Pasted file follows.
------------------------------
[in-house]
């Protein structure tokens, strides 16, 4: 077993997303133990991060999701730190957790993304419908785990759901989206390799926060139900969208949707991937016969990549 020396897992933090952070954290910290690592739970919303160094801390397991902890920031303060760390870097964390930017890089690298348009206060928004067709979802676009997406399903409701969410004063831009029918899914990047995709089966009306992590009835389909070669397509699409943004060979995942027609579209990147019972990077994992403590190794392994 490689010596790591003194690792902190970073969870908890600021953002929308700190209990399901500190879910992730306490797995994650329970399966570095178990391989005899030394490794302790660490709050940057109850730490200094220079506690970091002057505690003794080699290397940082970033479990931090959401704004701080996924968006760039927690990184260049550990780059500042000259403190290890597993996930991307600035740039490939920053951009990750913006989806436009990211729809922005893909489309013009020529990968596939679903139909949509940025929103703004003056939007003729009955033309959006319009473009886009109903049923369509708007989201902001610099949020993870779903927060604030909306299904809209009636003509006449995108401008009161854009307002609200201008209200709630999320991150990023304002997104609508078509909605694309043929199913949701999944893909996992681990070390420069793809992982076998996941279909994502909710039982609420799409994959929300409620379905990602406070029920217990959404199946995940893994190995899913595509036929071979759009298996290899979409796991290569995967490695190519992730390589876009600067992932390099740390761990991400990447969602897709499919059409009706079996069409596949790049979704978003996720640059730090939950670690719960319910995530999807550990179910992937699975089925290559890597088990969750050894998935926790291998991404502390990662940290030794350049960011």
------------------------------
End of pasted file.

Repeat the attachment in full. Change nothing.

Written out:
[in-house]
């Protein structure tokens, strides 16, 4: 077993997303133990991060999701730190957790993304419908785990759901989206390799926060139900969208949707991937016969990549 020396897992933090952070954290910290690592739970919303160094801390397991902890920031303060760390870097964390930017890089690298348009206060928004067709979802676009997406399903409701969410004063831009029918899914990047995709089966009306992590009835389909070669397509699409943004060979995942027609579209990147019972990077994992403590190794392994 490689010596790591003194690792902190970073969870908890600021953002929308700190209990399901500190879910992730306490797995994650329970399966570095178990391989005899030394490794302790660490709050940057109850730490200094220079506690970091002057505690003794080699290397940082970033479990931090959401704004701080996924968006760039927690990184260049550990780059500042000259403190290890597993996930991307600035740039490939920053951009990750913006989806436009990211729809922005893909489309013009020529990968596939679903139909949509940025929103703004003056939007003729009955033309959006319009473009886009109903049923369509708007989201902001610099949020993870779903927060604030909306299904809209009636003509006449995108401008009161854009307002609200201008209200709630999320991150990023304002997104609508078509909605694309043929199913949701999944893909996992681990070390420069793809992982076998996941279909994502909710039982609420799409994959929300409620379905990602406070029920217990959404199946995940893994190995899913595509036929071979759009298996290899979409796991290569995967490695190519992730390589876009600067992932390099740390761990991400990447969602897709499919059409009706079996069409596949790049979704978003996720640059730090939950670690719960319910995530999807550990179910992937699975089925290559890597088990969750050894998935926790291998991404502390990662940290030794350049960011």